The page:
I’ll happily fork over money for a commercial product that works well and is reasonably priced, but there are many people and software development groups that will be much less likely to try something out if there’s a significant price tag involved, especially when you’re not even sure it’ll work for you long term. There’s also a subset of open source developers for whom relying on a commercial tool, regardless of the price, is a non-starter. For MDA to gain wider adoption, a capable open source UML 2.0 tool is needed. That’s not to say there shouldn’t be commercial offerings, just that at least one viable open source option is needed. ArgoUML is the closest candidate I’ve seen.
Support for textual models
Some types of models don’t lend themselves to expression via UML. For these cases, the MDA tool should support models expressed via other formats, such as text-based models (e.g. a declarative language). The MDA tool should be able to combine information from multiple models, some in UML, and some in other formats, during a transformation cycle. The MDA developer can then use the format that best fits the model to be expressed. openArchitectureWare supports non-UML models, including text-based languages. It looks like AndroMDA 4 utilizes EMF, which supports models in various formats.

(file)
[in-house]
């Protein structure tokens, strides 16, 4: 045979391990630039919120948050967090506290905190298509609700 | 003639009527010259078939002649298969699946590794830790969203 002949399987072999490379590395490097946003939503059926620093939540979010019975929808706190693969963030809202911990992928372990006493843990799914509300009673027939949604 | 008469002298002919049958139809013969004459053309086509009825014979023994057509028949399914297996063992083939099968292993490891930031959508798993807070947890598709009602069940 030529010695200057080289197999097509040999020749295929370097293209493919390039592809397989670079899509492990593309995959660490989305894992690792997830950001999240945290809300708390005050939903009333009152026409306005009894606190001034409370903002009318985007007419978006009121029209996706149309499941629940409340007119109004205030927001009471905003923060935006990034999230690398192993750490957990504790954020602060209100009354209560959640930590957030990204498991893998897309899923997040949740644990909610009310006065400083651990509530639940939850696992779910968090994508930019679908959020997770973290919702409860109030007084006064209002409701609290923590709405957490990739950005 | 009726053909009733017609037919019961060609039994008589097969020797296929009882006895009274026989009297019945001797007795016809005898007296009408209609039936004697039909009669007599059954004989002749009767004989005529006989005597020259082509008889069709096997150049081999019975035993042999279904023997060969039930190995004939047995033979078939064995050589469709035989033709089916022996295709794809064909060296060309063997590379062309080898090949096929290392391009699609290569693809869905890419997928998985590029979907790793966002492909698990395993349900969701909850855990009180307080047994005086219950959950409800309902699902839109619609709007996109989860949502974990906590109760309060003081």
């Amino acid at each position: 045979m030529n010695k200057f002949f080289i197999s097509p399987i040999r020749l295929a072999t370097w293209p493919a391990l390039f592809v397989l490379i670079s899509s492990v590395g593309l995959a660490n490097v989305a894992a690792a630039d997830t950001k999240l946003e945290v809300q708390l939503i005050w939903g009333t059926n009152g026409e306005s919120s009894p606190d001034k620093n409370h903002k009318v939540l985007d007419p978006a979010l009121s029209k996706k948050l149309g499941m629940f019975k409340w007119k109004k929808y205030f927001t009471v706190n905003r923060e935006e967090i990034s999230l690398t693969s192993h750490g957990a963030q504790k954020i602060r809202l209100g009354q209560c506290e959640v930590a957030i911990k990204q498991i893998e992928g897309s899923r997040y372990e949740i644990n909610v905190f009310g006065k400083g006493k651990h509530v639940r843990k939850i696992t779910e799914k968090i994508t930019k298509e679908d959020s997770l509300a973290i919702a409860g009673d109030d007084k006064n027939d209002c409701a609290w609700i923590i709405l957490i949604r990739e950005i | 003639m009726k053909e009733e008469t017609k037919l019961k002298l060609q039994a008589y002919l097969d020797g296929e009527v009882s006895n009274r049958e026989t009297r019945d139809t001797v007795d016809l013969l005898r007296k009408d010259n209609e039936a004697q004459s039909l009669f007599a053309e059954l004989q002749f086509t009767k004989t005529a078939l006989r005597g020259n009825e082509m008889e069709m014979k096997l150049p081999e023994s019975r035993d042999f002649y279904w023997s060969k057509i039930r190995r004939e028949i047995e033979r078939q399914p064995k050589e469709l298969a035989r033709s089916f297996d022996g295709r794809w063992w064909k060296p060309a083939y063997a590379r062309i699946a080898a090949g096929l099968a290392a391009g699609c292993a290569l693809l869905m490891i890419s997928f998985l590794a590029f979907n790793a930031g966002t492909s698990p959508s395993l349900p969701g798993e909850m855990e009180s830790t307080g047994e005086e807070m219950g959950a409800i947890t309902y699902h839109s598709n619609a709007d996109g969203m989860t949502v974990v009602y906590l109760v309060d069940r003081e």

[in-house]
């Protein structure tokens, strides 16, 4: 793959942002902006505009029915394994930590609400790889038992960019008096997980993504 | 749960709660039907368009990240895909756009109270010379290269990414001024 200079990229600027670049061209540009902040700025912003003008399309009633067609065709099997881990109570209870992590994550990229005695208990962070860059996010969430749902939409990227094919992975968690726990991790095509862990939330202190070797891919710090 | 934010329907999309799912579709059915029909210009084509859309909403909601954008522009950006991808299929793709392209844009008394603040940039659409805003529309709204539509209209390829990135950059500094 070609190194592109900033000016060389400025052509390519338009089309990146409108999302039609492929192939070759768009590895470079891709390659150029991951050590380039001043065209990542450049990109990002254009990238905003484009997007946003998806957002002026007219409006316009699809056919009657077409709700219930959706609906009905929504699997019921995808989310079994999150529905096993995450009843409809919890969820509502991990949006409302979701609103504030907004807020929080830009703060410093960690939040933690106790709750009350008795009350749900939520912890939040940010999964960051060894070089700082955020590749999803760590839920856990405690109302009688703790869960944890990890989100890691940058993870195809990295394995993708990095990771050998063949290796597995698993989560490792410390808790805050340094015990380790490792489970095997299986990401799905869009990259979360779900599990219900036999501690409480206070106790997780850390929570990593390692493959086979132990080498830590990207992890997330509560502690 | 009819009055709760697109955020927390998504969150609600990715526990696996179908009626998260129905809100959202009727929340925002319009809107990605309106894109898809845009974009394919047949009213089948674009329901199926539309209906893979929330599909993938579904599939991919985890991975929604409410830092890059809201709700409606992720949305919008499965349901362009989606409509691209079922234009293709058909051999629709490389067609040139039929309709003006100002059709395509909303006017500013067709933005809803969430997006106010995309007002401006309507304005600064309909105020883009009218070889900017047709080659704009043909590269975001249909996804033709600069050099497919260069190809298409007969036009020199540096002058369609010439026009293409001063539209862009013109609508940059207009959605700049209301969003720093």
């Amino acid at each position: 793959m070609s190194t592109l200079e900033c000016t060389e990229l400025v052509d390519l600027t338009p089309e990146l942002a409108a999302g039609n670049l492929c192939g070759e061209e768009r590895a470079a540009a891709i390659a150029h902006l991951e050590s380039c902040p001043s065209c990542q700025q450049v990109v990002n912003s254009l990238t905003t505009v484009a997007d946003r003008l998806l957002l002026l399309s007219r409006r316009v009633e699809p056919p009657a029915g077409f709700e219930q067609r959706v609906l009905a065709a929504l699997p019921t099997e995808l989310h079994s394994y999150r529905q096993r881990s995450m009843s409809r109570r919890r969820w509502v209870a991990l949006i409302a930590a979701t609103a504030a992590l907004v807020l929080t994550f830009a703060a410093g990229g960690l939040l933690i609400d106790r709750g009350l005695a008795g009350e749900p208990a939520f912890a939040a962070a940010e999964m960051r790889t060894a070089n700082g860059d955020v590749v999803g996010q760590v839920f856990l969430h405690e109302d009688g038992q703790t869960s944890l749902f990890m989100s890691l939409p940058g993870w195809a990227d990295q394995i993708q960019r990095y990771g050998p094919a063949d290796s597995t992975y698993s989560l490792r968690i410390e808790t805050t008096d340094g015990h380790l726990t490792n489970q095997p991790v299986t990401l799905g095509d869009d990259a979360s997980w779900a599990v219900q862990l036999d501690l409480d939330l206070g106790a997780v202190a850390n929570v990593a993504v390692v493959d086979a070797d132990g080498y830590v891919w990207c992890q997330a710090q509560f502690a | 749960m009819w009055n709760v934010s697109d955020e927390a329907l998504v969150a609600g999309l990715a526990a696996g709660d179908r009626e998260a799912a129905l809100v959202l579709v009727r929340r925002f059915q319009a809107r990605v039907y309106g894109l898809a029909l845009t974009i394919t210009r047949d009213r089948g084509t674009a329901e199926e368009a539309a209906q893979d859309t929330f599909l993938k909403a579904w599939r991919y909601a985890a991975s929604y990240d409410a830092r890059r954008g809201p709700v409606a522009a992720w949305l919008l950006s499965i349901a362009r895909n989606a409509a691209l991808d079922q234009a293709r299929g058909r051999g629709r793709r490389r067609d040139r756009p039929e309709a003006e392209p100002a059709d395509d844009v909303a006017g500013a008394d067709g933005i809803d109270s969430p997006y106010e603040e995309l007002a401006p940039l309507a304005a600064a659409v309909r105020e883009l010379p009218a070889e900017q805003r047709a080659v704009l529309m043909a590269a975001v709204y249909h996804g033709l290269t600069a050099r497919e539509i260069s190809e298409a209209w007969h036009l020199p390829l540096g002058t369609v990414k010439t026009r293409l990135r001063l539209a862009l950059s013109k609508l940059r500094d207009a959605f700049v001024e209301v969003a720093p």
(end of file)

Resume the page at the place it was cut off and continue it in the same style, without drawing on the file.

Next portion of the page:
A meta-model defines the language that is used to model a particular domain. In UML terms, it defines the stereotypes that may be attached to the various classes, attributes, associations, and other elements, as well as the tags that may be used to provide additional information to the MDA transformations. Currently, each MDA tool defines its own, different, meta-model. So although modeling an Entity class for one MDA tool may be very similar to modeling an Entity class for another MDA tool, they are incompatible. Wherever possible, MDA tools should start supporting each other’s meta-models, creating de-facto standards over time. Where an existing meta-model doesn’t meet their needs, MDA tools should attempt to extend an existing meta-model rather than creating a new one. This would allow development teams to more easily port a model from one MDA tool to another and would reassure teams their investment in a model will not be wasted.